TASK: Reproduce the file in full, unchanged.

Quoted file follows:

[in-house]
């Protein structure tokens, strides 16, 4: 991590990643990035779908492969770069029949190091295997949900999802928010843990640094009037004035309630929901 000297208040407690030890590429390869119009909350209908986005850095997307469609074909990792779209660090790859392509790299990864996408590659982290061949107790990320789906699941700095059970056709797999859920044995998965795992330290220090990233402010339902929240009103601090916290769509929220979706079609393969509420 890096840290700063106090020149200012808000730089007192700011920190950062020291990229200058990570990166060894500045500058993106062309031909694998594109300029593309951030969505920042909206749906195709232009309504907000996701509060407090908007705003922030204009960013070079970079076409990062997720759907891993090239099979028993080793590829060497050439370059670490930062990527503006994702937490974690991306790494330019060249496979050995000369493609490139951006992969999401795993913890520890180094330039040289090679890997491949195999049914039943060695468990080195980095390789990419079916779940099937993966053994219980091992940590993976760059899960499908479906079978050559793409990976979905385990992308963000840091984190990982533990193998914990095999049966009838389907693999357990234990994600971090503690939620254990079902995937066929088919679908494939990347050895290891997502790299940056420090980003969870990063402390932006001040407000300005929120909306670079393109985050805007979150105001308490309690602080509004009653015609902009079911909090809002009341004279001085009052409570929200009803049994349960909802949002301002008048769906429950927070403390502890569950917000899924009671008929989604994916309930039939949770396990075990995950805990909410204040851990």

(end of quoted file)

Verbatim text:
[in-house]
């Protein structure tokens, strides 16, 4: 991590990643990035779908492969770069029949190091295997949900999802928010843990640094009037004035309630929901 000297208040407690030890590429390869119009909350209908986005850095997307469609074909990792779209660090790859392509790299990864996408590659982290061949107790990320789906699941700095059970056709797999859920044995998965795992330290220090990233402010339902929240009103601090916290769509929220979706079609393969509420 890096840290700063106090020149200012808000730089007192700011920190950062020291990229200058990570990166060894500045500058993106062309031909694998594109300029593309951030969505920042909206749906195709232009309504907000996701509060407090908007705003922030204009960013070079970079076409990062997720759907891993090239099979028993080793590829060497050439370059670490930062990527503006994702937490974690991306790494330019060249496979050995000369493609490139951006992969999401795993913890520890180094330039040289090679890997491949195999049914039943060695468990080195980095390789990419079916779940099937993966053994219980091992940590993976760059899960499908479906079978050559793409990976979905385990992308963000840091984190990982533990193998914990095999049966009838389907693999357990234990994600971090503690939620254990079902995937066929088919679908494939990347050895290891997502790299940056420090980003969870990063402390932006001040407000300005929120909306670079393109985050805007979150105001308490309690602080509004009653015609902009079911909090809002009341004279001085009052409570929200009803049994349960909802949002301002008048769906429950927070403390502890569950917000899924009671008929989604994916309930039939949770396990075990995950805990909410204040851990």